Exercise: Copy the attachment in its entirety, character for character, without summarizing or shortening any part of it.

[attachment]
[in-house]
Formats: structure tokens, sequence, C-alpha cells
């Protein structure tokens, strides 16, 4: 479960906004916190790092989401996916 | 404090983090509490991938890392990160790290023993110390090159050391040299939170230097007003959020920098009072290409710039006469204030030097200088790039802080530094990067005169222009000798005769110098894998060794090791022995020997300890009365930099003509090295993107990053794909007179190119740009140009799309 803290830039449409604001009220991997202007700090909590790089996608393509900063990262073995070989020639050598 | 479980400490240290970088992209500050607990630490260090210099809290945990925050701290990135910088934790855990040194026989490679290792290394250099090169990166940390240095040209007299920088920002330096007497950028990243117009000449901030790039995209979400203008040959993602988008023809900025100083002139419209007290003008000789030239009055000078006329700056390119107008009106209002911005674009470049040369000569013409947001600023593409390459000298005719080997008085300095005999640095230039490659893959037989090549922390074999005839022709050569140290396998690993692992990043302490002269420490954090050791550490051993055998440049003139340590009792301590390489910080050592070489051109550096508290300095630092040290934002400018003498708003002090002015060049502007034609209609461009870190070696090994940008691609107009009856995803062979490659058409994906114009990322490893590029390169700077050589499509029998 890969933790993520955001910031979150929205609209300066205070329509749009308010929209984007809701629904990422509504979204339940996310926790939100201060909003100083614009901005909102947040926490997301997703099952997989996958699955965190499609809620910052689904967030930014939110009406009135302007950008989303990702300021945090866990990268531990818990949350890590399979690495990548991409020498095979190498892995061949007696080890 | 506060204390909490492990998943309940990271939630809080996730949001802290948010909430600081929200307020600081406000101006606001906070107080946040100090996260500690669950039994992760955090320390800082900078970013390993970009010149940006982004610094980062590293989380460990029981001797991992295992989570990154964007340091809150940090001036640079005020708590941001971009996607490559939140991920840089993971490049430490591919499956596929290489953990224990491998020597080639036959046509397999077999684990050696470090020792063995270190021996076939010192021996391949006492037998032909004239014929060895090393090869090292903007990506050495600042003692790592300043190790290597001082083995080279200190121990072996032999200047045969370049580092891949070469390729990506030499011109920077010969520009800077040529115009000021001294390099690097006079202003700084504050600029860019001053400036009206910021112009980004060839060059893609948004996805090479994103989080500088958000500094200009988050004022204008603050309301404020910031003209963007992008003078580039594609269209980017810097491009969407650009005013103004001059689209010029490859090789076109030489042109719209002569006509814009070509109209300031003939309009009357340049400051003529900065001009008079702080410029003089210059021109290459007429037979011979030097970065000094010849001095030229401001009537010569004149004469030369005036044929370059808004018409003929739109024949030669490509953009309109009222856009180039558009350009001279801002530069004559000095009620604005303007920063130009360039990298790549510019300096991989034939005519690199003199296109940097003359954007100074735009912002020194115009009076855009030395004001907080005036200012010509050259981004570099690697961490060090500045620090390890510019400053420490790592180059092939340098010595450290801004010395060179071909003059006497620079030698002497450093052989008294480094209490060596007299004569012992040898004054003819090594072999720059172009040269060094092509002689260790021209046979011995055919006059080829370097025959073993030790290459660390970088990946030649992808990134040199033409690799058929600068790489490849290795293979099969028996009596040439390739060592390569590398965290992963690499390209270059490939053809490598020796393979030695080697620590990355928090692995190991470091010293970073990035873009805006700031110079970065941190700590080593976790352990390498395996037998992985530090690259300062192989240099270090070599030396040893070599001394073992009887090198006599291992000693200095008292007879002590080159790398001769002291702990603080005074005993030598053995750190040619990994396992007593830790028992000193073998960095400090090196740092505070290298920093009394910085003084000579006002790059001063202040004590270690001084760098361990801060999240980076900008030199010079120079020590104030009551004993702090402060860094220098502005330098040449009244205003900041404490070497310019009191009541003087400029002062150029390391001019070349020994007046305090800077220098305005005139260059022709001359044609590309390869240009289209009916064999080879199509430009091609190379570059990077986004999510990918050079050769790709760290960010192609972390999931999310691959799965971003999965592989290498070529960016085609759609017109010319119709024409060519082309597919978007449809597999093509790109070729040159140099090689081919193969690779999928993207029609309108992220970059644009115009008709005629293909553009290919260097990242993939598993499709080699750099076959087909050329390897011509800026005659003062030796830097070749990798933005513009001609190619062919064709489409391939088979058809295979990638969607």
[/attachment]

[in-house]
Formats: structure tokens, sequence, C-alpha cells
């Protein structure tokens, strides 16, 4: 479960906004916190790092989401996916 | 404090983090509490991938890392990160790290023993110390090159050391040299939170230097007003959020920098009072290409710039006469204030030097200088790039802080530094990067005169222009000798005769110098894998060794090791022995020997300890009365930099003509090295993107990053794909007179190119740009140009799309 803290830039449409604001009220991997202007700090909590790089996608393509900063990262073995070989020639050598 | 479980400490240290970088992209500050607990630490260090210099809290945990925050701290990135910088934790855990040194026989490679290792290394250099090169990166940390240095040209007299920088920002330096007497950028990243117009000449901030790039995209979400203008040959993602988008023809900025100083002139419209007290003008000789030239009055000078006329700056390119107008009106209002911005674009470049040369000569013409947001600023593409390459000298005719080997008085300095005999640095230039490659893959037989090549922390074999005839022709050569140290396998690993692992990043302490002269420490954090050791550490051993055998440049003139340590009792301590390489910080050592070489051109550096508290300095630092040290934002400018003498708003002090002015060049502007034609209609461009870190070696090994940008691609107009009856995803062979490659058409994906114009990322490893590029390169700077050589499509029998 890969933790993520955001910031979150929205609209300066205070329509749009308010929209984007809701629904990422509504979204339940996310926790939100201060909003100083614009901005909102947040926490997301997703099952997989996958699955965190499609809620910052689904967030930014939110009406009135302007950008989303990702300021945090866990990268531990818990949350890590399979690495990548991409020498095979190498892995061949007696080890 | 506060204390909490492990998943309940990271939630809080996730949001802290948010909430600081929200307020600081406000101006606001906070107080946040100090996260500690669950039994992760955090320390800082900078970013390993970009010149940006982004610094980062590293989380460990029981001797991992295992989570990154964007340091809150940090001036640079005020708590941001971009996607490559939140991920840089993971490049430490591919499956596929290489953990224990491998020597080639036959046509397999077999684990050696470090020792063995270190021996076939010192021996391949006492037998032909004239014929060895090393090869090292903007990506050495600042003692790592300043190790290597001082083995080279200190121990072996032999200047045969370049580092891949070469390729990506030499011109920077010969520009800077040529115009000021001294390099690097006079202003700084504050600029860019001053400036009206910021112009980004060839060059893609948004996805090479994103989080500088958000500094200009988050004022204008603050309301404020910031003209963007992008003078580039594609269209980017810097491009969407650009005013103004001059689209010029490859090789076109030489042109719209002569006509814009070509109209300031003939309009009357340049400051003529900065001009008079702080410029003089210059021109290459007429037979011979030097970065000094010849001095030229401001009537010569004149004469030369005036044929370059808004018409003929739109024949030669490509953009309109009222856009180039558009350009001279801002530069004559000095009620604005303007920063130009360039990298790549510019300096991989034939005519690199003199296109940097003359954007100074735009912002020194115009009076855009030395004001907080005036200012010509050259981004570099690697961490060090500045620090390890510019400053420490790592180059092939340098010595450290801004010395060179071909003059006497620079030698002497450093052989008294480094209490060596007299004569012992040898004054003819090594072999720059172009040269060094092509002689260790021209046979011995055919006059080829370097025959073993030790290459660390970088990946030649992808990134040199033409690799058929600068790489490849290795293979099969028996009596040439390739060592390569590398965290992963690499390209270059490939053809490598020796393979030695080697620590990355928090692995190991470091010293970073990035873009805006700031110079970065941190700590080593976790352990390498395996037998992985530090690259300062192989240099270090070599030396040893070599001394073992009887090198006599291992000693200095008292007879002590080159790398001769002291702990603080005074005993030598053995750190040619990994396992007593830790028992000193073998960095400090090196740092505070290298920093009394910085003084000579006002790059001063202040004590270690001084760098361990801060999240980076900008030199010079120079020590104030009551004993702090402060860094220098502005330098040449009244205003900041404490070497310019009191009541003087400029002062150029390391001019070349020994007046305090800077220098305005005139260059022709001359044609590309390869240009289209009916064999080879199509430009091609190379570059990077986004999510990918050079050769790709760290960010192609972390999931999310691959799965971003999965592989290498070529960016085609759609017109010319119709024409060519082309597919978007449809597999093509790109070729040159140099090689081919193969690779999928993207029609309108992220970059644009115009008709005629293909553009290919260097990242993939598993499709080699750099076959087909050329390897011509800026005659003062030796830097070749990798933005513009001609190619062919064709489409391939088979058809295979990638969607």